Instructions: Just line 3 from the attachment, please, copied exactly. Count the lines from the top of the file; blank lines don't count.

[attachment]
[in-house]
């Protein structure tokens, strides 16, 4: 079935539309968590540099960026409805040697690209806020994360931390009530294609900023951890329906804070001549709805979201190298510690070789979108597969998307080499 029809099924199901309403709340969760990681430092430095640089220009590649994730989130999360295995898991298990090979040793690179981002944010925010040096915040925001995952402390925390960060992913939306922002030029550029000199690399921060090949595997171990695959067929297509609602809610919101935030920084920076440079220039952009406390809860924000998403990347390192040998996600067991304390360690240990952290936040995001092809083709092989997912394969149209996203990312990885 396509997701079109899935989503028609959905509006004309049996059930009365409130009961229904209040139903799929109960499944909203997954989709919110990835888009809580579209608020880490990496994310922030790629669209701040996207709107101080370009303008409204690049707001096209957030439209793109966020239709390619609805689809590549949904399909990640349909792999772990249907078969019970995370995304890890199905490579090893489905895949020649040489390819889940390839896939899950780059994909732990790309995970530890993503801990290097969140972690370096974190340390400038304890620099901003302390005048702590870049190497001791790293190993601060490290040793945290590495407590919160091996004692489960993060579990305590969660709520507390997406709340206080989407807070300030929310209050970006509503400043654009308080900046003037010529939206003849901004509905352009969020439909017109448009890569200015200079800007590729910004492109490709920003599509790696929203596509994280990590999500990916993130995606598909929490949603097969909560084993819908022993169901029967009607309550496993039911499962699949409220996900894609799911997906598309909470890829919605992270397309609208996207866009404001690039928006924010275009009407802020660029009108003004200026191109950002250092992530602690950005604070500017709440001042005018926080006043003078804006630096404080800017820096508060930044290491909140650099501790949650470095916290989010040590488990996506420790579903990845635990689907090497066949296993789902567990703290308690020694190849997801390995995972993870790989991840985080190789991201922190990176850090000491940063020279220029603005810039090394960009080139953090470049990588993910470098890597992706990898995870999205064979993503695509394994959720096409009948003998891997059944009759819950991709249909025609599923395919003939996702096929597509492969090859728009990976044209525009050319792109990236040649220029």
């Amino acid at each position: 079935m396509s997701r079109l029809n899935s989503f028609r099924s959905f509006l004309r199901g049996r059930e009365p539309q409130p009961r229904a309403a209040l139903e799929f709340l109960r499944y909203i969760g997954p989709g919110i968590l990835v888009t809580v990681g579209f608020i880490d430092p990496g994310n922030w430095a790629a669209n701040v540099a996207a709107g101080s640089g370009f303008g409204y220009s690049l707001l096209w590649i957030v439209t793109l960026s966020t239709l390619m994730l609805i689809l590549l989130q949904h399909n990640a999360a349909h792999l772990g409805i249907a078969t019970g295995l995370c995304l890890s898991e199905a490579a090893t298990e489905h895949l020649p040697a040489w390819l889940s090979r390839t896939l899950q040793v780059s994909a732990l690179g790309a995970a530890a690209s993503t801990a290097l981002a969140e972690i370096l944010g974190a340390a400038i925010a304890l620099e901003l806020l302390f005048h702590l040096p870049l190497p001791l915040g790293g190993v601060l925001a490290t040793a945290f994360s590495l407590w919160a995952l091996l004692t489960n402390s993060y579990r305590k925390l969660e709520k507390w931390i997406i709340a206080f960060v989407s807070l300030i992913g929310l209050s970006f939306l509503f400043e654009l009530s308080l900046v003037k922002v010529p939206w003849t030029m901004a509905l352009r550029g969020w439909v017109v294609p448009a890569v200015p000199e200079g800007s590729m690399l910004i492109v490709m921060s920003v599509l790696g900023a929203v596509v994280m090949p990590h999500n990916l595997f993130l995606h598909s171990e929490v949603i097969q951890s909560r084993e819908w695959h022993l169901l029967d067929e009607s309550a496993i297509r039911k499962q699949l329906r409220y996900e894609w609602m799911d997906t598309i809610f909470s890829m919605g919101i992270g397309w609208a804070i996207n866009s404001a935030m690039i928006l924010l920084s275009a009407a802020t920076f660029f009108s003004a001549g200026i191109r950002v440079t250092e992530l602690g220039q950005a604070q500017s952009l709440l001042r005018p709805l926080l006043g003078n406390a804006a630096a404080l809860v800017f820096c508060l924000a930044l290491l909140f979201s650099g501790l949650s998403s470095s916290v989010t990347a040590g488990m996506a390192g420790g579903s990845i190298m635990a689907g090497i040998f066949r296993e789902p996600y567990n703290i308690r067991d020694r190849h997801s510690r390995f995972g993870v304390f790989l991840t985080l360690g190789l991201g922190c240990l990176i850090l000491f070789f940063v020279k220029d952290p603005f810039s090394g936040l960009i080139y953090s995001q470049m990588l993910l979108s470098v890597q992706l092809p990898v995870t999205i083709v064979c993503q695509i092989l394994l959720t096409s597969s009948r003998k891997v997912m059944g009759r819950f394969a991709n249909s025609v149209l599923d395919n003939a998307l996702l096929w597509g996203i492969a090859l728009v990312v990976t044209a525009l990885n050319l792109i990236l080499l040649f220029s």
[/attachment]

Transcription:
């Amino acid at each position: 079935m396509s997701r079109l029809n899935s989503f028609r099924s959905f509006l004309r199901g049996r059930e009365p539309q409130p009961r229904a309403a209040l139903e799929f709340l109960r499944y909203i969760g997954p989709g919110i968590l990835v888009t809580v990681g579209f608020i880490d430092p990496g994310n922030w430095a790629a669209n701040v540099a996207a709107g101080s640089g370009f303008g409204y220009s690049l707001l096209w590649i957030v439209t793109l960026s966020t239709l390619m994730l609805i689809l590549l989130q949904h399909n990640a999360a349909h792999l772990g409805i249907a078969t019970g295995l995370c995304l890890s898991e199905a490579a090893t298990e489905h895949l020649p040697a040489w390819l889940s090979r390839t896939l899950q040793v780059s994909a732990l690179g790309a995970a530890a690209s993503t801990a290097l981002a969140e972690i370096l944010g974190a340390a400038i925010a304890l620099e901003l806020l302390f005048h702590l040096p870049l190497p001791l915040g790293g190993v601060l925001a490290t040793a945290f994360s590495l407590w919160a995952l091996l004692t489960n402390s993060y579990r305590k925390l969660e709520k507390w931390i997406i709340a206080f960060v989407s807070l300030i992913g929310l209050s970006f939306l509503f400043e654009l009530s308080l900046v003037k922002v010529p939206w003849t030029m901004a509905l352009r550029g969020w439909v017109v294609p448009a890569v200015p000199e200079g800007s590729m690399l910004i492109v490709m921060s920003v599509l790696g900023a929203v596509v994280m090949p990590h999500n990916l595997f993130l995606h598909s171990e929490v949603i097969q951890s909560r084993e819908w695959h022993l169901l029967d067929e009607s309550a496993i297509r039911k499962q699949l329906r409220y996900e894609w609602m799911d997906t598309i809610f909470s890829m919605g919101i992270g397309w609208a804070i996207n866009s404001a935030m690039i928006l924010l920084s275009a009407a802020t920076f660029f009108s003004a001549g200026i191109r950002v440079t250092e992530l602690g220039q950005a604070q500017s952009l709440l001042r005018p709805l926080l006043g003078n406390a804006a630096a404080l809860v800017f820096c508060l924000a930044l290491l909140f979201s650099g501790l949650s998403s470095s916290v989010t990347a040590g488990m996506a390192g420790g579903s990845i190298m635990a689907g090497i040998f066949r296993e789902p996600y567990n703290i308690r067991d020694r190849h997801s510690r390995f995972g993870v304390f790989l991840t985080l360690g190789l991201g922190c240990l990176i850090l000491f070789f940063v020279k220029d952290p603005f810039s090394g936040l960009i080139y953090s995001q470049m990588l993910l979108s470098v890597q992706l092809p990898v995870t999205i083709v064979c993503q695509i092989l394994l959720t096409s597969s009948r003998k891997v997912m059944g009759r819950f394969a991709n249909s025609v149209l599923d395919n003939a998307l996702l096929w597509g996203i492969a090859l728009v990312v990976t044209a525009l990885n050319l792109i990236l080499l040649f220029s």